Firing Miss Daisy

By Louise Irvine

Ninety years ago, in April 1931, Daisy Makeig Jones left Wedgwood after a blazing row with Josiah Wedgwood IV. Initially, she had been asked to retire from her position as the designer of Fairyland Lustre, but she refused and continued to come to work. As she stormed out of the meeting, she told one of the lads to smash every piece on the shelves of her studio at Wedgwood’s Etruria factory!

It was the end of Daisy’s incredible career with Wedgwood, which spanned more than 20 years. She joined the company in 1909 following an introduction to the Managing Director, Cecil Wedgwood. He insisted that she start work on the factory floor alongside the trainee painters, despite her art school experience. At 28, she was twice the age of the other apprentices and her middle-class background as the daughter of a doctor set her apart from all the girls embarking on a career in the pottery industry. Nevertheless, like them, her wages started at 2 shillings a week.

After a couple of years, Daisy was invited to join the design staff to assist the Art Director John Goodwin and she became a fully-fledged designer with her own studio at Wedgwood’s Etruria factory in 1914. Her first projects included producing patterns for nursery wares, which was thought to be appropriate for a female designer even though she had no children. Fortunately, she had read a lot of fairytales to her six younger siblings, mainly from the annual Colored Fairy Books published by Andrew Lang and illustrated by Henry J. Ford.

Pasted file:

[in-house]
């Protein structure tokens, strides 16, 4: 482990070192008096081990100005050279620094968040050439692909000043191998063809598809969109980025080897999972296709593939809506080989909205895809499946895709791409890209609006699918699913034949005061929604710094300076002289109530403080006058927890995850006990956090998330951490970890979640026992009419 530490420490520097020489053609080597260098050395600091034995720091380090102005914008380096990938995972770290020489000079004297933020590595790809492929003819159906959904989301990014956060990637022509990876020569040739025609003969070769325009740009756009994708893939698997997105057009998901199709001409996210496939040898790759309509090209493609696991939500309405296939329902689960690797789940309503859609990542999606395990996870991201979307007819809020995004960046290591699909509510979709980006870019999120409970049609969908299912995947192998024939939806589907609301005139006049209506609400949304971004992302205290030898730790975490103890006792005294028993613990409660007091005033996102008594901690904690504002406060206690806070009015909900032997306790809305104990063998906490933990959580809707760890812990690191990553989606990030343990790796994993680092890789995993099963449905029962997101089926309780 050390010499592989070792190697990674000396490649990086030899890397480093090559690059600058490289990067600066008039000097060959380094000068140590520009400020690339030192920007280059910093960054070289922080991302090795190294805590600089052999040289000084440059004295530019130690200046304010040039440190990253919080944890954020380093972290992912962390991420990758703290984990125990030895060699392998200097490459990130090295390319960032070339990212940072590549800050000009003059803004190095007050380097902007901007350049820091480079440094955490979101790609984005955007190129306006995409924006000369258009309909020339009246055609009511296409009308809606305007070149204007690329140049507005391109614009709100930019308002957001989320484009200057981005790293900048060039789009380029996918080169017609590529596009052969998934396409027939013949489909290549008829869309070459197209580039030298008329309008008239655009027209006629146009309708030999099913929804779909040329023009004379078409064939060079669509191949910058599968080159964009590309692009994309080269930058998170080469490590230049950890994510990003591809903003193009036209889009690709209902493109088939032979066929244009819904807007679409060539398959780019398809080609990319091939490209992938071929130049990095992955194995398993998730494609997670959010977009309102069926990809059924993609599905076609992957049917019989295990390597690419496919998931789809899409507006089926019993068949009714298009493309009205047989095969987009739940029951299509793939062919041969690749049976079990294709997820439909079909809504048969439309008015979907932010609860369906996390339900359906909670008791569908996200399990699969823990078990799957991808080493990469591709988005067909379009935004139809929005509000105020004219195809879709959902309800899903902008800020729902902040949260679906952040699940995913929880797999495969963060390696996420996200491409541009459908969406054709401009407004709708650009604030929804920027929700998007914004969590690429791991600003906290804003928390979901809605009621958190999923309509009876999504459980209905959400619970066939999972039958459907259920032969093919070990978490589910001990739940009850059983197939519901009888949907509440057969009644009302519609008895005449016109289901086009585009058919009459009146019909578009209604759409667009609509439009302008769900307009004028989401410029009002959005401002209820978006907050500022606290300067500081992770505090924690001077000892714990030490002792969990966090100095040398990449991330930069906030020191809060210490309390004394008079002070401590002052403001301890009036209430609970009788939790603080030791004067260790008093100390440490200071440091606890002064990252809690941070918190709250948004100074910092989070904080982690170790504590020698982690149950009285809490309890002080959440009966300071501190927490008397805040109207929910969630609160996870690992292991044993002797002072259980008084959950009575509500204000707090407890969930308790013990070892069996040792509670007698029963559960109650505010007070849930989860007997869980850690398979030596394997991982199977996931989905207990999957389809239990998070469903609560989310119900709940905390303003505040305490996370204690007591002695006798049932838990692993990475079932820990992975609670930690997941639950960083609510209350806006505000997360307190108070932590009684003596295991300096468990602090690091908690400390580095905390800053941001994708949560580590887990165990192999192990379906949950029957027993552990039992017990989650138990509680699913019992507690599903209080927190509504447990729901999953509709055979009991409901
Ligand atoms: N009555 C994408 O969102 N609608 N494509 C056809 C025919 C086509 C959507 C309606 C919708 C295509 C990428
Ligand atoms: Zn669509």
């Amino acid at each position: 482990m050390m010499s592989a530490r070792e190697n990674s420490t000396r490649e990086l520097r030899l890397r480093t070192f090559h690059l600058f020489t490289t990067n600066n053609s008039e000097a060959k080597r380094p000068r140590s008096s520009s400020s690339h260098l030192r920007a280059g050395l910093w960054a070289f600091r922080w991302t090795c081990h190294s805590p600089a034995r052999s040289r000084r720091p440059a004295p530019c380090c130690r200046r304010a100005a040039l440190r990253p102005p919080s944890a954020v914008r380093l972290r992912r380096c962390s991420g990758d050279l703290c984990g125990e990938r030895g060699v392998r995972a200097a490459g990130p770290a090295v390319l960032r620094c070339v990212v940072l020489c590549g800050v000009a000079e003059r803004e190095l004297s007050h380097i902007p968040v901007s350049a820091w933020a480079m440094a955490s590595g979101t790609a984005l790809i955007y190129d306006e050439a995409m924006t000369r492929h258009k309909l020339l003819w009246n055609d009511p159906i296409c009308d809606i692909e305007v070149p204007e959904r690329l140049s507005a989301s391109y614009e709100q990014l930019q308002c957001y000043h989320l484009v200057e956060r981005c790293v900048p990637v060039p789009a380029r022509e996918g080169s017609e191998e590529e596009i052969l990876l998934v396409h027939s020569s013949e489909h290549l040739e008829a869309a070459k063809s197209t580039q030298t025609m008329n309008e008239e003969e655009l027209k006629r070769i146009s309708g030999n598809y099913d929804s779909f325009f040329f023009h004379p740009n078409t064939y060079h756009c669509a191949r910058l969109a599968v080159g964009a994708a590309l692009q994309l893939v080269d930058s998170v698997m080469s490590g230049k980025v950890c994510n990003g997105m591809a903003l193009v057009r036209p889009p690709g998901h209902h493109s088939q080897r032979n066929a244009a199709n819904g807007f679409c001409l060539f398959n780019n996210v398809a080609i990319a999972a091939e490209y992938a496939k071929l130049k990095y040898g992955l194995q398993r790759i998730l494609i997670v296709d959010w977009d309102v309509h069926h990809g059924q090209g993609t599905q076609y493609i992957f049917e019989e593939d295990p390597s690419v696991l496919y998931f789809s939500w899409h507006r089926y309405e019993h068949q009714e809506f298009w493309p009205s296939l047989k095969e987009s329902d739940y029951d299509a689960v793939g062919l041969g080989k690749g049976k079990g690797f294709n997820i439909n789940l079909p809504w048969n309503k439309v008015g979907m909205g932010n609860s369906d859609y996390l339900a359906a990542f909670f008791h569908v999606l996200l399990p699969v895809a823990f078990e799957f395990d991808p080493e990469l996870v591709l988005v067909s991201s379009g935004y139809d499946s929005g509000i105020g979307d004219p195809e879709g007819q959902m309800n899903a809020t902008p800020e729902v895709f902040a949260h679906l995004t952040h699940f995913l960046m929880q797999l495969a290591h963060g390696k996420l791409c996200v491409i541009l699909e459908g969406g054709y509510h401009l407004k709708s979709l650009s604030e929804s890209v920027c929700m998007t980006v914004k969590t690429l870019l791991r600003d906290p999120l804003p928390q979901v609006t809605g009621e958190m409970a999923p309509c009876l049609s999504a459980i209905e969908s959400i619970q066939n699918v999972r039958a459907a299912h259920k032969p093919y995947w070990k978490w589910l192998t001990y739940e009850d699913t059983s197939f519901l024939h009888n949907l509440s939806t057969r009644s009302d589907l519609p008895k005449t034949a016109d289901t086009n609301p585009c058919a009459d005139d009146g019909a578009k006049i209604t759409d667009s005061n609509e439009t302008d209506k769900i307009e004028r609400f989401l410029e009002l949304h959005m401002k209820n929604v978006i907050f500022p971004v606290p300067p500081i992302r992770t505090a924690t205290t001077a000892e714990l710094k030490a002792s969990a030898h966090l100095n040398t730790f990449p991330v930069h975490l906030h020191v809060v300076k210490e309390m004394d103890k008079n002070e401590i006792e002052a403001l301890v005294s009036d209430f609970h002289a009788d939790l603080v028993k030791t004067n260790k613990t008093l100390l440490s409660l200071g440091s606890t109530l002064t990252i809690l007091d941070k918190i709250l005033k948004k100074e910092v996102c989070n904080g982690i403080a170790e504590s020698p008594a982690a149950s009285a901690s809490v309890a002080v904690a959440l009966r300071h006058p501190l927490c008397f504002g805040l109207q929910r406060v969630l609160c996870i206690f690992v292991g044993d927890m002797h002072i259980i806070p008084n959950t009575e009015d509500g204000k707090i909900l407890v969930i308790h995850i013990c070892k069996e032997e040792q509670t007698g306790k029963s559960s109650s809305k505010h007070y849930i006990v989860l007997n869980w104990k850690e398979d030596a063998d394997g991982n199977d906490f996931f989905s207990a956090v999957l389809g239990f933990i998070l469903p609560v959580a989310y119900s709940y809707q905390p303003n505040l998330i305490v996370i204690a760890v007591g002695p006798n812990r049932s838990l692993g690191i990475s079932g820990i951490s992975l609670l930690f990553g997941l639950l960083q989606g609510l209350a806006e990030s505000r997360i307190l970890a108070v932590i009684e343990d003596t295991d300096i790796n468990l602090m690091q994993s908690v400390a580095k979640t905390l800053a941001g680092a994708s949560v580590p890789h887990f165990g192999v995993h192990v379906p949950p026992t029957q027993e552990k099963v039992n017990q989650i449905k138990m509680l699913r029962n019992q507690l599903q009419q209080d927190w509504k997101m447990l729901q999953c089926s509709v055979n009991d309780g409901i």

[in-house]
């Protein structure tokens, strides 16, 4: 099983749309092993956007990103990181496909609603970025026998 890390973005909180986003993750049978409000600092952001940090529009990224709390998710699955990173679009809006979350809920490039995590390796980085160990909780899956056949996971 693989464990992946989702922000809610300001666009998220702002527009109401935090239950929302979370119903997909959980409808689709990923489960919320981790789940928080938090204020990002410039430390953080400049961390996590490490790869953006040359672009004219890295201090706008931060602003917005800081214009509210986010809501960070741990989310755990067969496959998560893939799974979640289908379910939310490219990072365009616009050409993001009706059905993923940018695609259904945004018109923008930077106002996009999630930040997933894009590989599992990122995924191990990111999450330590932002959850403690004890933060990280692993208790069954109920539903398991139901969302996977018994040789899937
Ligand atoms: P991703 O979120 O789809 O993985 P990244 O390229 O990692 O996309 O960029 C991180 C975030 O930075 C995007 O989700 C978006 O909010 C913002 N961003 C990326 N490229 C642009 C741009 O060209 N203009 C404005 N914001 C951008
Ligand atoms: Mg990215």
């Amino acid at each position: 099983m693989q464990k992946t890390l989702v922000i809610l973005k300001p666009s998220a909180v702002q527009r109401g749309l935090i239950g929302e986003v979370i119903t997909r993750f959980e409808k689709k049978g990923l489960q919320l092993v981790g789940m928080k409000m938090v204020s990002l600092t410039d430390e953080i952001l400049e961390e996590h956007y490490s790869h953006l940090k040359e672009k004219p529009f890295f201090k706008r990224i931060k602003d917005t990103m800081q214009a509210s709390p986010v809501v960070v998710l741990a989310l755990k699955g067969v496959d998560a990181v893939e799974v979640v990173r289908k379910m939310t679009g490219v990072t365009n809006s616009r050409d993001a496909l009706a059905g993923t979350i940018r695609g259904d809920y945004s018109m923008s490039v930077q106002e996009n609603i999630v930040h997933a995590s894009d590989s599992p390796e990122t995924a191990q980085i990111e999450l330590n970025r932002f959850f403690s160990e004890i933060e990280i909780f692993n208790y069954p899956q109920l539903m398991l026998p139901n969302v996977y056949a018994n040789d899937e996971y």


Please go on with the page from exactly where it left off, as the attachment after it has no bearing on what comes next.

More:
Daisy’s love of elfin magic remained with her all her life and inspired her to design the Fairyland Lustre collection for Wedgwood. Her first patterns were introduced in 1915 using the factory’s new liquid lusters, comprising complex preparations of metallic compounds, resins, and oils that could be painted on-glaze. Achieving the gleaming glaze effects took up to six firings and different skies were suggested with background colors, including daylight mother of pearl, black simulating night-time, flame symbolizing sunset, and blue for moonlight. Wedgwood’s iridescent Fairyland Lustre ware certainly lives up to its name, from the Latin lustrare to shine and iris meaning rainbow.

Daisy’s elves and fairies frolic in a Celtic twilight of fantasy forests draped with spider webs outlined in gold. However, not all was sweetness and light in Daisy’s 'Land of Faerie'. The trauma of World War I cast a shadow over many of her designs where dragons, serpents, and spiders devour baby fairies. The darker side of Daisy, as seen in her Ghostly Wood design, was influenced by the sinister illustrations of Gustave Doré with wailing spirits, flaming souls, and grotesque howling trees with demon heads. See the video about Daisy’s Dark Side in our Fantastique exhibition.

The publication Some Glimpses of Fairyland from 1921 gives us insights into Daisy’s skill as a designer and storyteller. She was a very creative synthesist taking elements from fairy tales from all over the world and weaving them together in her bizarre style. Similarly, she found images in books by the Golden Age illustrators, such as Arthur Rackham, Edmund Dulac, and Kay Nielsen, which were crammed into her studio. She often claimed, “In Fairyland all things are possible” as she combined fantasy illustrations with her vivid imagination to create her complex visions of fairy life.